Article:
We decided to risk delaying our start to see the “valuable information” which led to us getting some cool extras like spare tires and tents or something. We then carefully cross-examined the “Expedition Leader” in true Rules Lawyer Form on some of the finer points of the game (it turned out that the Leader was there to Help and we needn’t have been so circumspect and cunning in our questions, but when you are used to a Game Master plotting your demise at every turn, you develop some trust issues in regards to authority figures). We planned our whole journey out with every possible contingency covered, day by day. Rather than stressing over each “day” as it came, we’d calmly perform the actions we’d planned, recheck the math as variables came up and then spend the other minute and a half chatting about our favorite web comics and RPGs. No one else at the table knew what we were talking about, but they did what we said and trusted that we had it figured out. We mined the shit out of that gold. We realized we could stay one “day” longer in the mine if we had some extra fuel, so we traded some of our extra tires to another team who were stranded (poor planning on their part; tsk tsk) and yes, we drove a hard bargain. The Dept Head Lady, who was really sweet and a team player, suggested we just give some our unneeded items to other teams to be nice. We replied with a slightly politer version of “That’s crazy talk! We must crush them.

Our team set a record for the most gold collected by a single team. It’s a shame you couldn’t steal the other teams’ gold as well, but it turns out that the objective was for us ALL to get as much gold as possible, so we should have really helped the other teams while getting nothing in return. That is what we were supposed to learn anyway. Juan and I just muttered, “yeah, well, we still won…

And the moral of the story is:

Gamers are awesome at team building games, but not necessarily the best “team players”

AND

Not everyone can rock a cowboy hat. Fortunately, I can.

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4 Responses to “I’m In Your Corporation, Mining Your Gold”

  1. Once again, I really am LOL! sitting on the sofa alone, but must read Evil Bekka’s blog before I go to bed. (Dad already sacked out.)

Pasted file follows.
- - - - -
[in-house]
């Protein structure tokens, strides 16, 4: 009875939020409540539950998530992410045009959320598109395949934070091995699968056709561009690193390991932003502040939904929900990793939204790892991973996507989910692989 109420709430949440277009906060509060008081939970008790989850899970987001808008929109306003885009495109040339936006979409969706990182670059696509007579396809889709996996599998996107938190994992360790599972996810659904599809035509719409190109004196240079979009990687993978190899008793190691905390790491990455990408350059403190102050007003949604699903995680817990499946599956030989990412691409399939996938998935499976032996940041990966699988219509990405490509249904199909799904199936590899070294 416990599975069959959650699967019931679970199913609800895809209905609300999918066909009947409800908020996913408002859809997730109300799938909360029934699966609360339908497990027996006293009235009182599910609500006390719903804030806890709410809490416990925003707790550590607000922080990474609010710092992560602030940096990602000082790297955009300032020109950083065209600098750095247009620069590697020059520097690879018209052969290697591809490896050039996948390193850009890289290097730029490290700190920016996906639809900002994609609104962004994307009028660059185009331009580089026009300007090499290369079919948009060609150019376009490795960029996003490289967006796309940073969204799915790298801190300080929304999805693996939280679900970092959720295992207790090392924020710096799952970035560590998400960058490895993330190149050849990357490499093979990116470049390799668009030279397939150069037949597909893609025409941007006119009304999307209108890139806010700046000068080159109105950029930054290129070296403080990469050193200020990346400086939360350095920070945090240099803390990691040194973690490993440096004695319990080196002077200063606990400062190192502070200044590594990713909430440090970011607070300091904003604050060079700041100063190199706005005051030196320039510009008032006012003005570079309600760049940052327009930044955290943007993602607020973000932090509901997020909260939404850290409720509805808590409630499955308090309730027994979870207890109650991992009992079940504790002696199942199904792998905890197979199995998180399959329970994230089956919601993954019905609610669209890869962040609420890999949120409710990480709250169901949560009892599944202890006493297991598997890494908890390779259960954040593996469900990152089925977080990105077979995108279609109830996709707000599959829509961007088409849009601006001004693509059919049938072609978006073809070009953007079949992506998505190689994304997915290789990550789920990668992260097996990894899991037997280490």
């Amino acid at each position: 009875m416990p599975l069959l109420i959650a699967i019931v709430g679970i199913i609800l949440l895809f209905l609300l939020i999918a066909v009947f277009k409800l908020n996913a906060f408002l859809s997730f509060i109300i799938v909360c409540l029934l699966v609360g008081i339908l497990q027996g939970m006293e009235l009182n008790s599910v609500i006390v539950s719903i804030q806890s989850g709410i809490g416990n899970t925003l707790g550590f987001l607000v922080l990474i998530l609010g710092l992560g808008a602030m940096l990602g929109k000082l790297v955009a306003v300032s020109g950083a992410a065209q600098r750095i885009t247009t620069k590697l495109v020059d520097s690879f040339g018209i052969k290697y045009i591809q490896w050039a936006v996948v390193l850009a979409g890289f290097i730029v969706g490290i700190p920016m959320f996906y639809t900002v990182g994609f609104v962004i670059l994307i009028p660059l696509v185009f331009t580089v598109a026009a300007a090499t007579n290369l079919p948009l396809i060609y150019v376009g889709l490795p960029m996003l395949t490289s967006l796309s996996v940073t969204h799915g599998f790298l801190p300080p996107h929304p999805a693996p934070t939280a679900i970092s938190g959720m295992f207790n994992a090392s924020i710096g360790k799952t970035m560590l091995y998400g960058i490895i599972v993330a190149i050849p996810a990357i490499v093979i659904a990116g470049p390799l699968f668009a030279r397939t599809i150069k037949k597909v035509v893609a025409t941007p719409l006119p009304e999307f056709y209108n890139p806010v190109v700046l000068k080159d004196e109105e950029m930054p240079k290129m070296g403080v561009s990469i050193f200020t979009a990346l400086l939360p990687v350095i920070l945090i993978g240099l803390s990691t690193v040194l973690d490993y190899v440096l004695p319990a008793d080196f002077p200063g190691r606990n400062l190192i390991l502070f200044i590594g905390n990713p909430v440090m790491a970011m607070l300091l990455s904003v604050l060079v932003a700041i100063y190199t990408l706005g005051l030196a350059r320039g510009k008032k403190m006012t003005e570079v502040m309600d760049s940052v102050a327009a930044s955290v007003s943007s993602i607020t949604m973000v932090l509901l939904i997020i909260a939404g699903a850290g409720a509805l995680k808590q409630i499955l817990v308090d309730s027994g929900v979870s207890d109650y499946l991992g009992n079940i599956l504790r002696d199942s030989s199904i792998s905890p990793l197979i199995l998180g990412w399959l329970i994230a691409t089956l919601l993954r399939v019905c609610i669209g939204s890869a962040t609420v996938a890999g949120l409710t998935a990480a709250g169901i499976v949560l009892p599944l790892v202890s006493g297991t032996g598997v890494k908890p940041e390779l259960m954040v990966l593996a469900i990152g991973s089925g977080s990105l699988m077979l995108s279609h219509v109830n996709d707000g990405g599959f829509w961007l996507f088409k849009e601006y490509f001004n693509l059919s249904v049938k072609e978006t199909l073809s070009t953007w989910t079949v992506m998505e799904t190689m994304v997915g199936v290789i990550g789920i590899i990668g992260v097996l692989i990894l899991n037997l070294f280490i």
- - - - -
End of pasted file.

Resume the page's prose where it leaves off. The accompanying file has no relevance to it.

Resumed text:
But…yes, you did win and rocked the cowboy hat too. What was that Dept Head Lady thinking? Evil Bekka GIVE away her items just to be nice? pshaw! Apparently, she’s never played Settlers of Catan with you. 😉 Did you ask the other players who needed tires: “We’ll trade you tires for fuel….would you like to see them dance?” 😀

  2. J. Simmons Says:

    My lesson from this story is one should not use poorly designed board games as corporate training exercises. They are more likely to tell you who the gamers are in your company than to build team spirit.

    • Evil Bekka Says:

      J., those were exactly the lessons learned in the debriefing. After our results were announced, the Manager of Quality Control insisted on a play by play because she didn’t think it was possible for us to have done that well without cheating somehow (yay, team spirit). And when they asked Dept Head Lady how her team had worked together to excel she shrugged and pointed at me and Juan as we admitted, “We play board games. A lot…”

  3. Hey! Good post on the game, but I will react to J. Simmons about the “poorly designed” comment. We’ve been selling and support ing this game since 1993 and I have presented in 38 countries so far and reactions have really been pretty darn good.

    The whole idea is to allow tabletops to CHOOSE – and then live by those decisions. Just like the Real World. Some people make better decisions than others and some just collaborate more. Collaboration gives rise to better results.

    Thank you, Oh Evil One.

    And I hope all goes well out there!

    And funny about the Manager of Quality Control — I used to be very involved with ASQC and AQP and let’s say that sometimes they emphasize the “control” side of things more than the performance side.

    Have fun out there and prosper in all things.

    Scott Simmerman